This article does not mean to raise false hopes, only to recognise the widely accepted consensus that we know very little about the causes of autism. In contrast, Alzheimer's disease, a common degenerative brain disorder, has at least a definitive pathology that can be confirmed (albeit only in post mortem microscopy). Those diagnosed with autism are left with empirically-established treatments, which are a fancy name for trial-and-error. To date, it consists of behavioural and rehabilitative therapy, and little else.
There just might be another possibility out there though. Preliminary reports, surfacing ever so slowly but inexorably, now seem to establish a link between omega-3 oil supplements and an improved quality of life in autistic children. This direction of research has been going on for decades, ever since low levels of omega-3 fatty acids have been associated with a wide range of neurological disorder. However, initial trials were conducted in a less-than-rigorous manner. Either they neglected to enforce a double-blind condition, which renders the results susceptible to the placebo effect, or they were done in very small scales or as case reports. Happily, new evidence have remedied these defects, and the results are still holding up.
One such trial assembled 70 six- to eleven-year-olds who were afflicted with autism, and prescribed them with a daily regime of DHA-enriched omega-3 fatty acids in the form of fish oil capsules. 30% of the exhibited significant improvements compared to the control groups: they began to make eye contact and socialized in more advanced manners. Two points were especially scintillating: the fact that improvements lasted as long as the supplements were given, and the age of the participants.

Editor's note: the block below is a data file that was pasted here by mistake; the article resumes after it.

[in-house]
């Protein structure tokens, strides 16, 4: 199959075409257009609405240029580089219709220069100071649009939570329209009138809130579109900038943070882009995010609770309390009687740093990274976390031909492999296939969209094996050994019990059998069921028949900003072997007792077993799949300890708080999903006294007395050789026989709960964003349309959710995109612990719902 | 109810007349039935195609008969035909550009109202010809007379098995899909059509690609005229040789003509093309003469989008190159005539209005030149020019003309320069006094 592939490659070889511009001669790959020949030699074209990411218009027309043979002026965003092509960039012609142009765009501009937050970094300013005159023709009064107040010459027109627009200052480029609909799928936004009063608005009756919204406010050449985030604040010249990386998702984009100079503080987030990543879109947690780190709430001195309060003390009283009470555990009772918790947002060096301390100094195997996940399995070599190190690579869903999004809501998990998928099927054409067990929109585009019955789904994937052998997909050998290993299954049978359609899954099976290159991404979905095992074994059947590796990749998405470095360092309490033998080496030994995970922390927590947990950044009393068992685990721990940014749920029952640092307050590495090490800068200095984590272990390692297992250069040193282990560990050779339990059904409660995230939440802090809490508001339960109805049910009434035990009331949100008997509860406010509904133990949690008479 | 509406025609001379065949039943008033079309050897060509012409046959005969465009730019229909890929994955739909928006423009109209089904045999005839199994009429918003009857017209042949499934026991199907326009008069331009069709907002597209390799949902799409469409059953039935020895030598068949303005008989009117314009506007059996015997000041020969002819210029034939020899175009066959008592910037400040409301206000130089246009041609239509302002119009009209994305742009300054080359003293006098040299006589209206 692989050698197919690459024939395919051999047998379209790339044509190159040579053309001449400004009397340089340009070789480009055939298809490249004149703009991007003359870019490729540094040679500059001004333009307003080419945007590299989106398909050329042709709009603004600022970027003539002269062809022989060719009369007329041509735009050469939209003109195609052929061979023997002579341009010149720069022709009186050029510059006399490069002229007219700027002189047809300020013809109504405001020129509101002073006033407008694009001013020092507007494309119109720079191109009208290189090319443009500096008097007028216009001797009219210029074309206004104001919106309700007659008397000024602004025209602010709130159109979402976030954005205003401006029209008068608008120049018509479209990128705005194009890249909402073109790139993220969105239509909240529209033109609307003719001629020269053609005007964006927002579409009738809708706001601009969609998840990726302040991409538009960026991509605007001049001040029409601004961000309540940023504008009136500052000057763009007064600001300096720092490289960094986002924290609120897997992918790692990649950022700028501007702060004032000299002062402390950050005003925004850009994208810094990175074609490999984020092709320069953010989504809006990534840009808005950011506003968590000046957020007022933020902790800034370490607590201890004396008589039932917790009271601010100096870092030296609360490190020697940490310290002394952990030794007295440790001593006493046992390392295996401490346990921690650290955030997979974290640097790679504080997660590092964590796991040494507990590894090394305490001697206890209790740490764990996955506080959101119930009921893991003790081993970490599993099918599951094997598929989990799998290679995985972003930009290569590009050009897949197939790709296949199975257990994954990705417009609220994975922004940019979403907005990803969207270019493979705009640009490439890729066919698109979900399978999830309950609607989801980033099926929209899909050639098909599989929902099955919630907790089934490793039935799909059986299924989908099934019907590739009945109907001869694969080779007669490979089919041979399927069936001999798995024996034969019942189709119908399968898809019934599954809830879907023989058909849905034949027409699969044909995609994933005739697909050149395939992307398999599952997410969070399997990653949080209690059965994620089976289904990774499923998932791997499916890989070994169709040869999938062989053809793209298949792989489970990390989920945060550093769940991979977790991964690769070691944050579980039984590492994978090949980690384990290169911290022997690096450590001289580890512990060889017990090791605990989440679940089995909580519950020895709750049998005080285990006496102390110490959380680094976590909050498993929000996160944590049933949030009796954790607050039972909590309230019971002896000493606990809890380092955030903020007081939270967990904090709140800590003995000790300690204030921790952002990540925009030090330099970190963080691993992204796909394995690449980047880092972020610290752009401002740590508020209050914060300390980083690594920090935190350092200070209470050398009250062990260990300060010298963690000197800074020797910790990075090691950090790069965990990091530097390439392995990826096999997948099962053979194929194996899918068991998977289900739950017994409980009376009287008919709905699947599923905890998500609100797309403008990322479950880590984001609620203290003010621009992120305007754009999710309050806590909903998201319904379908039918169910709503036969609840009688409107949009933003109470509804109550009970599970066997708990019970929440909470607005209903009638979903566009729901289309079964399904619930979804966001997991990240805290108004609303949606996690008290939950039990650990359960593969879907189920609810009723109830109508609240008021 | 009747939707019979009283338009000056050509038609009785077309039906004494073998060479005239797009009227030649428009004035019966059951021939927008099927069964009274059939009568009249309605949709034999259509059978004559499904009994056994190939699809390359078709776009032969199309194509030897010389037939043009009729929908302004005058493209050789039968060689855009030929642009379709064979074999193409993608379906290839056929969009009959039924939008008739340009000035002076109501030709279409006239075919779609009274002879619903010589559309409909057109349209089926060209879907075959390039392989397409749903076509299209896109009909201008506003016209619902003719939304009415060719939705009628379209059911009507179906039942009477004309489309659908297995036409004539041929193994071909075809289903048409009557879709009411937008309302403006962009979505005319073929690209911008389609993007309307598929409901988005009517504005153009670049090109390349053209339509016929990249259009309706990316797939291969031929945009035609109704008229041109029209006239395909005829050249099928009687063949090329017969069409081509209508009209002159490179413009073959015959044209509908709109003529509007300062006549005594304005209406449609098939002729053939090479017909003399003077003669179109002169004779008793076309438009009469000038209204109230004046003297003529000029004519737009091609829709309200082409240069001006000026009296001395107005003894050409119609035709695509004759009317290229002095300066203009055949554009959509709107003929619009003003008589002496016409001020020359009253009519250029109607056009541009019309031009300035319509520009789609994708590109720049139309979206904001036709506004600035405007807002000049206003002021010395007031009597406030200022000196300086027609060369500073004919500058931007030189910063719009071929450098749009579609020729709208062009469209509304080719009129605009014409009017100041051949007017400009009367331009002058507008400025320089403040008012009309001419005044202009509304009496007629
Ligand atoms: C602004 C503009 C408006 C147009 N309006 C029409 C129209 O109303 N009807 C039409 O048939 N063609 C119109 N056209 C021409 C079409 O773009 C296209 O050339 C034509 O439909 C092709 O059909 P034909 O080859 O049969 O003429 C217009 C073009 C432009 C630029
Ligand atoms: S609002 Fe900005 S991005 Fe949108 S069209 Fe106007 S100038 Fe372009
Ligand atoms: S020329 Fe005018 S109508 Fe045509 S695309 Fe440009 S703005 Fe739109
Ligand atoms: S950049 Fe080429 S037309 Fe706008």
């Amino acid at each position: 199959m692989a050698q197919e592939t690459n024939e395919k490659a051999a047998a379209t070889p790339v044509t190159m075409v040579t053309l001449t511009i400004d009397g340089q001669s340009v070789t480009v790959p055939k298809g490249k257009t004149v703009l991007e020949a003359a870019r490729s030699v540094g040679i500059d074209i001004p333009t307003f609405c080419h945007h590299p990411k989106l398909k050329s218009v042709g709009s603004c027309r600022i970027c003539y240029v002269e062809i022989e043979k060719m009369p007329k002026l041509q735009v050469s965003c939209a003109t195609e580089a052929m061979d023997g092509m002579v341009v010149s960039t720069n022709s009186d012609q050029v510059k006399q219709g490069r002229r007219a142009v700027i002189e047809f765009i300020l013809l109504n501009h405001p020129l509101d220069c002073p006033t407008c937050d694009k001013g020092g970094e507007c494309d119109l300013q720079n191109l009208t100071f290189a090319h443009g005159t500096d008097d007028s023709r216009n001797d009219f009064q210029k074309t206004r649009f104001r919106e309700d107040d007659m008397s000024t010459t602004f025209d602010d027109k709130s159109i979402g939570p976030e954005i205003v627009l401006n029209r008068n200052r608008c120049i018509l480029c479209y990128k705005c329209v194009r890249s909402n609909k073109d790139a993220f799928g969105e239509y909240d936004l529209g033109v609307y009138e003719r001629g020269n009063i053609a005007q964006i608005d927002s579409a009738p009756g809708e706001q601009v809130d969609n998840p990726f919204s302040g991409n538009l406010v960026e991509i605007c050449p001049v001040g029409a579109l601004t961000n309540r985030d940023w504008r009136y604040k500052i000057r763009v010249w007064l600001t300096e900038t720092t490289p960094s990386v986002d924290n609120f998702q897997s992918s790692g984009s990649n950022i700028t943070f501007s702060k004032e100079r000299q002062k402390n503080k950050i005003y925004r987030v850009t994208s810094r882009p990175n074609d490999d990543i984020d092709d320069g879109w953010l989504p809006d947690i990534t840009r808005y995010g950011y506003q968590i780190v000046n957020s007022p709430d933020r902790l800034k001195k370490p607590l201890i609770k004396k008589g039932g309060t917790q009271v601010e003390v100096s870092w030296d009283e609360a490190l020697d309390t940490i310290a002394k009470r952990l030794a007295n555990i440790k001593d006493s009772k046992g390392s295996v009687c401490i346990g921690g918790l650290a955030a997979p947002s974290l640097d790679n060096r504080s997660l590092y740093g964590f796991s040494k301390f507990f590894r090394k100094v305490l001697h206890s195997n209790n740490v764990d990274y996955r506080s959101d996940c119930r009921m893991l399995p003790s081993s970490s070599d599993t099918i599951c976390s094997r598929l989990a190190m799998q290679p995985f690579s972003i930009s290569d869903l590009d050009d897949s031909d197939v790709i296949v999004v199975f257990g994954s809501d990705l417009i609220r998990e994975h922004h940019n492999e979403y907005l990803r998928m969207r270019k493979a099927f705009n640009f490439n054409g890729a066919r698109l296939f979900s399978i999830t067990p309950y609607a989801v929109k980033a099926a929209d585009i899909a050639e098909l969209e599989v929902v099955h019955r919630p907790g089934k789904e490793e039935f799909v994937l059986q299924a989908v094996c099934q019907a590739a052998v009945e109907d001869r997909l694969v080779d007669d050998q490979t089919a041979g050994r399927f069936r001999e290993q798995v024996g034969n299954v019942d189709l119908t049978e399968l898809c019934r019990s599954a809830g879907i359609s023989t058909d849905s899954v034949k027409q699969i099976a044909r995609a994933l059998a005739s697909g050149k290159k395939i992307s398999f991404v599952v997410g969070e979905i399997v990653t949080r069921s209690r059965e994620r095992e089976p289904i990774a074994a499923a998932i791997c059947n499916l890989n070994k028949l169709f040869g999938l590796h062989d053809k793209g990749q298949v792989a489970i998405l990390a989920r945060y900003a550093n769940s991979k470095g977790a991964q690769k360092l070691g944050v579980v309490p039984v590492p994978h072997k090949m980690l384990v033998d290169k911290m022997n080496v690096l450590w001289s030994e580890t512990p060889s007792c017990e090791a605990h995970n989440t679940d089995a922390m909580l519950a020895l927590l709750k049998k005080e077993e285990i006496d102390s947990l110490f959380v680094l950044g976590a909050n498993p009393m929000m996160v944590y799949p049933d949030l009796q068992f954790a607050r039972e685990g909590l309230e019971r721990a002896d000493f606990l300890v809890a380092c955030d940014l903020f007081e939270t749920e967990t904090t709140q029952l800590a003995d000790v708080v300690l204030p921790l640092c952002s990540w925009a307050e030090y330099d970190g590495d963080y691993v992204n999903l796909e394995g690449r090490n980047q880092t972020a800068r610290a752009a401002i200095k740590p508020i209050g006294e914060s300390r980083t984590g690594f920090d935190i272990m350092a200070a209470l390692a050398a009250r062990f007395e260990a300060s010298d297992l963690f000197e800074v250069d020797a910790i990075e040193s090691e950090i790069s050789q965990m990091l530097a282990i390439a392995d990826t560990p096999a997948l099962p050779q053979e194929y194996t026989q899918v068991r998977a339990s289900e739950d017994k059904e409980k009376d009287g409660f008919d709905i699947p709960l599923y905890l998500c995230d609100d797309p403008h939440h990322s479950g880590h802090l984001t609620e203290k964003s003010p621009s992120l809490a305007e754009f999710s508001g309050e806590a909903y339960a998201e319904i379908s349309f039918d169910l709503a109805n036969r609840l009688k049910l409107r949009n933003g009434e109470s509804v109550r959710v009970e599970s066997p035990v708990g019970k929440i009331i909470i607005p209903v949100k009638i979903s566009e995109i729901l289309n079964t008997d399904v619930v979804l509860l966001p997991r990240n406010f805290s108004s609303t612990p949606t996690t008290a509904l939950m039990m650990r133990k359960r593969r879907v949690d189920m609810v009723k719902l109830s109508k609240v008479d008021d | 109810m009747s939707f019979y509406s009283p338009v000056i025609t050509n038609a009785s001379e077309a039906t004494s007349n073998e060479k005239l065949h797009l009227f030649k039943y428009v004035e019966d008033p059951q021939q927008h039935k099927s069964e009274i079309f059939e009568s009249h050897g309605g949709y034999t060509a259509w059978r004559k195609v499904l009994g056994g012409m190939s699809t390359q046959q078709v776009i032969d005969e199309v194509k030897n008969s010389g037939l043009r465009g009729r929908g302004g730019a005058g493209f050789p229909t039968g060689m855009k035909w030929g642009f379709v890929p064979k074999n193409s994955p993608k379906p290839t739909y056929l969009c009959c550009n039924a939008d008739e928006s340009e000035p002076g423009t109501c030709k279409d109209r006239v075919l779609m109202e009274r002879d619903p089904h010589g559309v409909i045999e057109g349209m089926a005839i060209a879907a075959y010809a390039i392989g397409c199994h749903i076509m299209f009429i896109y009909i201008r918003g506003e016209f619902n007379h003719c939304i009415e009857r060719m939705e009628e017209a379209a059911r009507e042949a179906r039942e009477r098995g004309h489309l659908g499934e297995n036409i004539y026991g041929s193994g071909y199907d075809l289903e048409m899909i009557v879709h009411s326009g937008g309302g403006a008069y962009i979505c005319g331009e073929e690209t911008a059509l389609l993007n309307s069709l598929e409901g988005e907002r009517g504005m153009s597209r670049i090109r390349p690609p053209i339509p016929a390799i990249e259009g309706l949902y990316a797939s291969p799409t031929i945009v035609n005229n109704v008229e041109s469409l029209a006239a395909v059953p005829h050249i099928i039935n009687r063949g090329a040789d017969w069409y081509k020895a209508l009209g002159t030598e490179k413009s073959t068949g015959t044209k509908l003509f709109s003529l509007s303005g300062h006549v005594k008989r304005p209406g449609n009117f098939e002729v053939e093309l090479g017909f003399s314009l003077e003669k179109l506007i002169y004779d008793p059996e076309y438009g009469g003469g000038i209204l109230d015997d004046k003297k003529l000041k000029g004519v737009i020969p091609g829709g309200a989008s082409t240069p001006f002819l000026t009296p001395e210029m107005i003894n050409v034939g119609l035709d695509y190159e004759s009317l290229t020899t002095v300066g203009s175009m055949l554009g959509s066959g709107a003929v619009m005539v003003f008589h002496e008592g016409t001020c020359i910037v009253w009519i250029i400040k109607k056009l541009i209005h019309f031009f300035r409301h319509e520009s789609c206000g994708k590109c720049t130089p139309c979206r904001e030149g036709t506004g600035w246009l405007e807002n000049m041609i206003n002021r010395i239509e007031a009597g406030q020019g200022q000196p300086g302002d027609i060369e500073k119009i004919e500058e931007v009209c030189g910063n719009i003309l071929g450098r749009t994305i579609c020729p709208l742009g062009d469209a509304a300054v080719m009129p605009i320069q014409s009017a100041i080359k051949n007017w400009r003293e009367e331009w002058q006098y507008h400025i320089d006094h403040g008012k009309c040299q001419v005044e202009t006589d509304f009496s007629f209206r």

Usually, the human body copes with DHA shortages by a very inefficient conversion mechanism. However, it depletes other essential fatty acids in the process. It is conceivable that neural growth irregularities, once firmly entrenched past the age of three or so, are being continually repaired by the brain. In the process, it consumes the normally allotted quota of fatty acids, which in turn brings about a long-term omega-3 deficiency. (Of course, this is no more than a hypothesis: researchers, in a suspiciously self-rewarding consensus, agree that more research is needed before they can pinpoint the exact mechanism.)
If you are inclined to try this approach, there are a few things you should note. Dosages vary from trial to trial, but a good rule-of-thumb for toddlers is around 1000mg of omega-3 oil with a quarter of it in DHA by weight. Since they are classified as food supplements, there is strictly speaking no upper limit for fish oil consumption, and any unabsorbed remnants are simply excreted away with no side effects whatsoever.
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